What did she do during those long years, though? How do you fast and pray for eighty-four years?
        Paul writes that we are to “pray without ceasing” (1 Thess 5:17). This does not mean constantly petitioning the Lord for the same things like a broken record, though. Most prayer is not petition at all. Like Adam and Eve strolling with God in the cool of the day, it is simply being aware of Him, spending time with Him. Like David in the Psalms, it is praising Him for who He is, for His goodness, for what He has done. For us today (though not yet for Anna), it is the Holy Spirit showing us things to come and leading us into all truth (John 16), and praying the hidden mysteries of God in tongues (1 Cor 14) to build us up in our faith (Jude 1:20). It’s meditating on and renewing our minds with the Word (Romans 12:2). I imagine that Anna also had plenty of time to pour over the prophecies of the Messiah. She did not yet have the Holy Spirit upon the HS was probably upon her but not w/in her her (or maybe she did, since Simeon did, Luke 2:26, and He came upon Old Testament heroes from time to time!). Regardless, like God’s friends of old such as Abraham and Daniel, He must have revealed to Anna what he was about to do on the earth. That’s why she knew to come in to the temple “that instant,” when Mary and Joseph were presenting the sacrifices for Jesus according to the law. God probably wanted to share with those attuned to Him enough to listen, just like we want to share good news with the people closest to us. He wanted his friends to celebrate with Him!
     

    Fictionalized Retelling
        I could have attempted to remarry when I was widowed at the young age of twenty-one. But it would not hav

    • 13 min
    Mold Remediation: Interview with Michael Rubino

    Mold Remediation: Interview with Michael Rubino

    Michael Rubino, an innovative expert in mold contamination and remediation. Rubino and his company All American Restoration have been featured in USA Today, NJBiz, Reader’s Digest, New Jersey Monthly and Digital Trends. He was also selected as a speaker for the Spring 2020 Indoor Air Quality Association Meeting and Expo.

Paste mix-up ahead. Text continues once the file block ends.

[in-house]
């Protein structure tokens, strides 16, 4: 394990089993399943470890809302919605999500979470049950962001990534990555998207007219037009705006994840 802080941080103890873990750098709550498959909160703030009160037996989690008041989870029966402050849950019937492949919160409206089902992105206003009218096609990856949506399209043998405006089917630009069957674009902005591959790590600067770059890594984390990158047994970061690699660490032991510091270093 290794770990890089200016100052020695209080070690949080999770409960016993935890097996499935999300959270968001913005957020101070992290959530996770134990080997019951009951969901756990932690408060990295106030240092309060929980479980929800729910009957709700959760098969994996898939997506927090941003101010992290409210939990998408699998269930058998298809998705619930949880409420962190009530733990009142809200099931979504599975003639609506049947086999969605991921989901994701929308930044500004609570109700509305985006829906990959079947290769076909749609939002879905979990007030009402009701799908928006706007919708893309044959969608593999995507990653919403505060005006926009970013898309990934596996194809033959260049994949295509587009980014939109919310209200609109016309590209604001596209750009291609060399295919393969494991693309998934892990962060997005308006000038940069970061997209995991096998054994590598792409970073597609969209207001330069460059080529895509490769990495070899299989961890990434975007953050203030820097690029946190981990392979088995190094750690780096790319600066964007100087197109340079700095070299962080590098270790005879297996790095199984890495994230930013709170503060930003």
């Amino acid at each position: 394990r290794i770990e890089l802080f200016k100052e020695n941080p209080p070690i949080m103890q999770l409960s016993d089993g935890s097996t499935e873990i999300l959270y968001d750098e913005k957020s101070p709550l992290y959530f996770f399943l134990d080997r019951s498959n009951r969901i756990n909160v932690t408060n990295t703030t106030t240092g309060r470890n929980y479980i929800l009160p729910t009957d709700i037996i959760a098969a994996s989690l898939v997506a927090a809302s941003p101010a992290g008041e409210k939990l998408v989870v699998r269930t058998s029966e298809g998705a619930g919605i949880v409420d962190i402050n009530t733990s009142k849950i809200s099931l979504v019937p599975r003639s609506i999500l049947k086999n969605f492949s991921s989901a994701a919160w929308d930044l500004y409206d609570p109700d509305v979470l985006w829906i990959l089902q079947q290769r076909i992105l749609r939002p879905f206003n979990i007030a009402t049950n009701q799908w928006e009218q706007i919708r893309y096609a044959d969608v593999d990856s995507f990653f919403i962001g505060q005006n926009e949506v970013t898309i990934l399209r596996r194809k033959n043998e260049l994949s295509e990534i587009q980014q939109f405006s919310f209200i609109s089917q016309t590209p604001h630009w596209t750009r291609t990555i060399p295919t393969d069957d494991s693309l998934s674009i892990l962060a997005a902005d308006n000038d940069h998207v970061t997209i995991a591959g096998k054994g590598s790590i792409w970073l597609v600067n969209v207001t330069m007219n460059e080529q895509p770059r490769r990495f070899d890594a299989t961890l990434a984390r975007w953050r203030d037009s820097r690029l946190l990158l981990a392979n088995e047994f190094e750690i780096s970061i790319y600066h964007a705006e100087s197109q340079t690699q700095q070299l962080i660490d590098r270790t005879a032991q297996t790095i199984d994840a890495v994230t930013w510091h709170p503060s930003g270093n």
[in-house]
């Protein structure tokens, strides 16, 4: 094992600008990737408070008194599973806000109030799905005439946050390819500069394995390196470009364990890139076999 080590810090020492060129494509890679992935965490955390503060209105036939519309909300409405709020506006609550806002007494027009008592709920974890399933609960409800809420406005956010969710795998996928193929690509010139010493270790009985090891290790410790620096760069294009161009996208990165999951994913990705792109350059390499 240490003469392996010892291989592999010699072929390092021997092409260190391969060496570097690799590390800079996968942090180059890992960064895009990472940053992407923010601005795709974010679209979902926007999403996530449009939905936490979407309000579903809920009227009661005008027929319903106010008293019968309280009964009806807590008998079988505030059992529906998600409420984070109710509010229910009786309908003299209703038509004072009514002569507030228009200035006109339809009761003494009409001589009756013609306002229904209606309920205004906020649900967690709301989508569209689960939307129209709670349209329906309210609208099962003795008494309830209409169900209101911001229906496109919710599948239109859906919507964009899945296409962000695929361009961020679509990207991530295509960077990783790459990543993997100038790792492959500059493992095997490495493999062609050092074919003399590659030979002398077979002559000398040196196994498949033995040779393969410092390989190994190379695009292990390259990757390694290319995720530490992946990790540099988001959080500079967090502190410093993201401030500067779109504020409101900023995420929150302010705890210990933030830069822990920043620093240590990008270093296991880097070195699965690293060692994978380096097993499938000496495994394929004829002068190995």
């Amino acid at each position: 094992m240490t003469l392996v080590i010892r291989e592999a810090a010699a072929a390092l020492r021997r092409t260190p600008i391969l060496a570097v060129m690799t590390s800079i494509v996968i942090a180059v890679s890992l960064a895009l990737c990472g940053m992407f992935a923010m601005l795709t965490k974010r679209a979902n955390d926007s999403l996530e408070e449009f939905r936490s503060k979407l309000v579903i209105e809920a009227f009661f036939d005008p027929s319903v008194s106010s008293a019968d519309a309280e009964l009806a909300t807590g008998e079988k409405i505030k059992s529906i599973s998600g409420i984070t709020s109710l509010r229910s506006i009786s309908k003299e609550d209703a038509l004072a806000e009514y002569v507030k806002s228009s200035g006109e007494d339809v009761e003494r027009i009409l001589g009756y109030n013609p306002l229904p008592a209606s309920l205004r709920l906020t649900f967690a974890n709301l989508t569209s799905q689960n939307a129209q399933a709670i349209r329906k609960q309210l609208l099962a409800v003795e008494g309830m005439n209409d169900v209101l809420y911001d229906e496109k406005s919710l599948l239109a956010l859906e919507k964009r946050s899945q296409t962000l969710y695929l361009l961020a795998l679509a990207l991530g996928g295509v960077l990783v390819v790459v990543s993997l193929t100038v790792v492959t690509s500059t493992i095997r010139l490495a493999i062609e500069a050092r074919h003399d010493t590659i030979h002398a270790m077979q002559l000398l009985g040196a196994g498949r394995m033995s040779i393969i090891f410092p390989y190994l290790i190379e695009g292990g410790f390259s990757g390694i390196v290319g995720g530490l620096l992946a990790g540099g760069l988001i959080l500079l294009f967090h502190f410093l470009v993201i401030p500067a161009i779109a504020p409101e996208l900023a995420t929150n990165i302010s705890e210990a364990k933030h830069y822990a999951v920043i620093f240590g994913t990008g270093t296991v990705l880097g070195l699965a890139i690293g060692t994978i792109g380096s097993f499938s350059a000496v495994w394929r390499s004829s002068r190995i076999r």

Rubino received a Bachelor of Science degree in 2008 and is a council-certified microbial remediator from the American Council for Accredited Certification, and a New York State Department of Labor Remediation Contractor. He has spent the past seven years involved in construction and remediating mold contamination.
    Rubino’s focus is not just on removing cosmetic damage resulting from mold. It’s on removing all traces of mold, the spores they leave behind and the toxins produced by the mold. He’s discovered that a person suffering from hypersensitivity to mold needs all three types of decontamination to regain their health.
    To educate those who are suffering, Rubino wrote the book Mold Medic. In detail, Rubino advises readers how to choose a mold remediation company and the exact processes that company should be using.
    Get the book here: https://www.allamericanrestoration.com/
    Email him at: michael@allamericanrestoration.com

    • 35 min

Customer Reviews

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Summer44a ,

Great!

So informative and really helpful topics! Enjoy listening. Love all the scientific explanations, although... you speak quite fast, I have to listen over and over hehe!! Thanks for doing this!